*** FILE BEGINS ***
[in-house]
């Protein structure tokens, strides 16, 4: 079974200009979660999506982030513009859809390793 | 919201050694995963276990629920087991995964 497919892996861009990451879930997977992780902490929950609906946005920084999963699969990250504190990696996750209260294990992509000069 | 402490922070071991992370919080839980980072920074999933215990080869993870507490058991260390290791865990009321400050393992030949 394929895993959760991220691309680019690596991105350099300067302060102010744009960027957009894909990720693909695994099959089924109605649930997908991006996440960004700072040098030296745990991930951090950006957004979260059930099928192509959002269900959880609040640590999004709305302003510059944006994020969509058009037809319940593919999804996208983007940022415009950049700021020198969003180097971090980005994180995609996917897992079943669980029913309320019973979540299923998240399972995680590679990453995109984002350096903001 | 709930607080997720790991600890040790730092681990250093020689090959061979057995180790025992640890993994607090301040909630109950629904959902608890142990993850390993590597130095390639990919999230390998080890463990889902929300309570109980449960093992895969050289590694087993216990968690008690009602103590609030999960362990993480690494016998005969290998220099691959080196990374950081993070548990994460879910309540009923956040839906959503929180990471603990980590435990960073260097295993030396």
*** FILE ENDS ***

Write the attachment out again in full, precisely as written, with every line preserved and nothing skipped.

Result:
[in-house]
């Protein structure tokens, strides 16, 4: 079974200009979660999506982030513009859809390793 | 919201050694995963276990629920087991995964 497919892996861009990451879930997977992780902490929950609906946005920084999963699969990250504190990696996750209260294990992509000069 | 402490922070071991992370919080839980980072920074999933215990080869993870507490058991260390290791865990009321400050393992030949 394929895993959760991220691309680019690596991105350099300067302060102010744009960027957009894909990720693909695994099959089924109605649930997908991006996440960004700072040098030296745990991930951090950006957004979260059930099928192509959002269900959880609040640590999004709305302003510059944006994020969509058009037809319940593919999804996208983007940022415009950049700021020198969003180097971090980005994180995609996917897992079943669980029913309320019973979540299923998240399972995680590679990453995109984002350096903001 | 709930607080997720790991600890040790730092681990250093020689090959061979057995180790025992640890993994607090301040909630109950629904959902608890142990993850390993590597130095390639990919999230390998080890463990889902929300309570109980449960093992895969050289590694087993216990968690008690009602103590609030999960362990993480690494016998005969290998220099691959080196990374950081993070548990994460879910309540009923956040839906959503929180990471603990980590435990960073260097295993030396």